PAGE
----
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Archive for January, 2015

Lately I find myself having conversations with other people, and with myself, about ‘having it’ or ‘keeping it’ together. It’s such an interesting expression, ‘having it all together’.

Do you remember when we were young enough not to worry about being a grown-up, but old enough to be impressed by the people around us who seemed to have it all? Those people, who seemed to have it all together all the time – the clean house, the great job, the balanced bank account, the home-cooked meals, the perfect haircut, etc. etc. – those were the ones we wanted to be like, the ones who ‘had it all together’.

Now that I’m a grown-up myself, I think that most days I do a pretty good job of keeping things together.  But there are some days, some weeks, and even some months, when I have a dirty house, a challenging job, a questionable bank account, Big Mac wrappers instead of home-cooked meals, and I haven’t even thought about having a haircut for months. I do not have it, any of it, together.

Those days hurt. I think – why bother? What is this all for? Why is this so hard? Why can’t I be one of the ones who have it all together?

Well, the truth is, because those ones don’t have it all together, every day, either. They just do a better job than the rest of us of faking it until we make it. They have just as many struggles as the rest of us, but they are kinder to themselves on those bad days, and they understand that tomorrow will be a new day and another chance to get it all together.

So the next time you feel like you do not have it all together, and might in fact never get it all together ever again (not likely, but a common fear!) – take yet another page out of those perfect people’s book – and be kind to yourself.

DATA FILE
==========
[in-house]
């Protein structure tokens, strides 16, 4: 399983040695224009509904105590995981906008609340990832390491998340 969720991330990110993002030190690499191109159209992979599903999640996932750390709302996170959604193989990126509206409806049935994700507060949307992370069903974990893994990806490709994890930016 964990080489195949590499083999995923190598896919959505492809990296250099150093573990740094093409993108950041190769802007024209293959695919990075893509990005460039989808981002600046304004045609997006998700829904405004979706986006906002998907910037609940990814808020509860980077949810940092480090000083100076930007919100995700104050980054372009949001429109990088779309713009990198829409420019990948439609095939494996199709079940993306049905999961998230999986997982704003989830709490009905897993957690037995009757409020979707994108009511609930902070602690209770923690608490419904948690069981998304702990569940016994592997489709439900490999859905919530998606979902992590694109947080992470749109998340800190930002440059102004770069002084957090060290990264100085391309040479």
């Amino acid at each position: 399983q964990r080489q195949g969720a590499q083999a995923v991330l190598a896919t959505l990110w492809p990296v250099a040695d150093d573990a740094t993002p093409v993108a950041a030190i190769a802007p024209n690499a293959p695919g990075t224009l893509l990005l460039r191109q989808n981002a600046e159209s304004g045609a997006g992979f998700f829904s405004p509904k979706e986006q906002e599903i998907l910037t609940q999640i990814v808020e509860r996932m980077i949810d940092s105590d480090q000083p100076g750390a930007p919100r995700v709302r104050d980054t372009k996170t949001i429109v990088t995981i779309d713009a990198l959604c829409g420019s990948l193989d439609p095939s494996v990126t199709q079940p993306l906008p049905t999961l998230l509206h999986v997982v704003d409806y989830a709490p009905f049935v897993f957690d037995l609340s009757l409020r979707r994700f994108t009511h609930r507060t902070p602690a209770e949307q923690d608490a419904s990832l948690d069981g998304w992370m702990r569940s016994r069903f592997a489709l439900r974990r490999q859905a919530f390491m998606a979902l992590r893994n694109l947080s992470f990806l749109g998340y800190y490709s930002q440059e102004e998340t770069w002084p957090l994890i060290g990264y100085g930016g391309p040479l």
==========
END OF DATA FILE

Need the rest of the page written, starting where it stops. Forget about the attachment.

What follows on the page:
Allow yourself to not have it together. For days, for weeks, even for months. You are not allowed to stop trying to get there; but you are allowed to let yourself not be there every day, all day, and to be kind to yourself about it. Each day is a new day, another chance for you to try and ‘get it all together’. If you make it – great! Applaud yourself. If you don’t – that’s OK. Be kind to yourself about that, too.

It’s OK to say I don’t got it – and that it’s OK.

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A Ticket to Gratitude

Several weeks ago, my husband and I were at a family gathering in a residential neighbourhood. We parked our vehicle along the side of the road between two driveways, hopped out and waved to some family who had arrived at the same time as us, and went inside to enjoy a great get together.

A little over an hour later, we came out to our car to head home. And as we climbed into our vehicle, we realized that we had a ticket on our windshield. I got out, grabbed the ticket, and jumped back into the car. I unfolded the paper and giggled a little as I realized it was a parking ticket. Seriously?